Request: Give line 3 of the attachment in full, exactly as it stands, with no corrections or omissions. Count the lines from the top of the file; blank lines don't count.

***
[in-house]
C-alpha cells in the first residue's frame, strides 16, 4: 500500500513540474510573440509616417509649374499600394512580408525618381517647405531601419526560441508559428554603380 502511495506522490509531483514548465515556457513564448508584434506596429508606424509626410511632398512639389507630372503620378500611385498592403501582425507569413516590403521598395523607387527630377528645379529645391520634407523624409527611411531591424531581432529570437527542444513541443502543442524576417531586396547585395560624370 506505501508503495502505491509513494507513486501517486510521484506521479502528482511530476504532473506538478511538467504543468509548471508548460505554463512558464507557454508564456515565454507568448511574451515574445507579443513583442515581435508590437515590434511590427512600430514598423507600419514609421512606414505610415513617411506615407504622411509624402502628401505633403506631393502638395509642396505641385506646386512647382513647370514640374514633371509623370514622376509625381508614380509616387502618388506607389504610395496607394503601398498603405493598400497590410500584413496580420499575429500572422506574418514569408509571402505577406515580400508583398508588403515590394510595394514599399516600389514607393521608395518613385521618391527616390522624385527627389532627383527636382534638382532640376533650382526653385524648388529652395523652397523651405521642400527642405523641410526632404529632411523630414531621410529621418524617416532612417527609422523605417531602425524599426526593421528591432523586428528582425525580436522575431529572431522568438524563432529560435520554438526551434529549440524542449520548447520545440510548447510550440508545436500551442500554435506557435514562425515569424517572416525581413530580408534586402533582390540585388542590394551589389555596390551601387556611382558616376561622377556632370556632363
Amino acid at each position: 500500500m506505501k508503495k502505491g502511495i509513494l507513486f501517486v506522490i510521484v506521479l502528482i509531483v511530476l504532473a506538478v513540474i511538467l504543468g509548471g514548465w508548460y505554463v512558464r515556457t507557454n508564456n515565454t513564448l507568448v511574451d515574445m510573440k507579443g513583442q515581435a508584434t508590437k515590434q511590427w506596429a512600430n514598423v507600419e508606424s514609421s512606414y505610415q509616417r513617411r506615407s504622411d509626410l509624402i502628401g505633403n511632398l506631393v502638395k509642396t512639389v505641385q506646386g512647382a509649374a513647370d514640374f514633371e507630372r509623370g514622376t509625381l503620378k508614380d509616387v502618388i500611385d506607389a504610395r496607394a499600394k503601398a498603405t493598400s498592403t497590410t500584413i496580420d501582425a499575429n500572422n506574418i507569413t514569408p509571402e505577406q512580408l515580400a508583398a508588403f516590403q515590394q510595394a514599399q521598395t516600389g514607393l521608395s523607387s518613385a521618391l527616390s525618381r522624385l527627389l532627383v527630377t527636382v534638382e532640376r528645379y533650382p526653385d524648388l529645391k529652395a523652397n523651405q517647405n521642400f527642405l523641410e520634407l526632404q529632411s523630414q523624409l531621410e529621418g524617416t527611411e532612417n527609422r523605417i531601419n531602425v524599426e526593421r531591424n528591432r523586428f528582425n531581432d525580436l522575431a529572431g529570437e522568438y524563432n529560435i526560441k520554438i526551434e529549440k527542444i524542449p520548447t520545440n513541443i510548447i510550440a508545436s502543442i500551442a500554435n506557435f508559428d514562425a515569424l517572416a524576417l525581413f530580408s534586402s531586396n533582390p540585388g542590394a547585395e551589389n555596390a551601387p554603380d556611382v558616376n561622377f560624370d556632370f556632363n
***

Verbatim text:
Amino acid at each position: 500500500m506505501k508503495k502505491g502511495i509513494l507513486f501517486v506522490i510521484v506521479l502528482i509531483v511530476l504532473a506538478v513540474i511538467l504543468g509548471g514548465w508548460y505554463v512558464r515556457t507557454n508564456n515565454t513564448l507568448v511574451d515574445m510573440k507579443g513583442q515581435a508584434t508590437k515590434q511590427w506596429a512600430n514598423v507600419e508606424s514609421s512606414y505610415q509616417r513617411r506615407s504622411d509626410l509624402i502628401g505633403n511632398l506631393v502638395k509642396t512639389v505641385q506646386g512647382a509649374a513647370d514640374f514633371e507630372r509623370g514622376t509625381l503620378k508614380d509616387v502618388i500611385d506607389a504610395r496607394a499600394k503601398a498603405t493598400s498592403t497590410t500584413i496580420d501582425a499575429n500572422n506574418i507569413t514569408p509571402e505577406q512580408l515580400a508583398a508588403f516590403q515590394q510595394a514599399q521598395t516600389g514607393l521608395s523607387s518613385a521618391l527616390s525618381r522624385l527627389l532627383v527630377t527636382v534638382e532640376r528645379y533650382p526653385d524648388l529645391k529652395a523652397n523651405q517647405n521642400f527642405l523641410e520634407l526632404q529632411s523630414q523624409l531621410e529621418g524617416t527611411e532612417n527609422r523605417i531601419n531602425v524599426e526593421r531591424n528591432r523586428f528582425n531581432d525580436l522575431a529572431g529570437e522568438y524563432n529560435i526560441k520554438i526551434e529549440k527542444i524542449p520548447t520545440n513541443i510548447i510550440a508545436s502543442i500551442a500554435n506557435f508559428d514562425a515569424l517572416a524576417l525581413f530580408s534586402s531586396n533582390p540585388g542590394a547585395e551589389n555596390a551601387p554603380d556611382v558616376n561622377f560624370d556632370f556632363n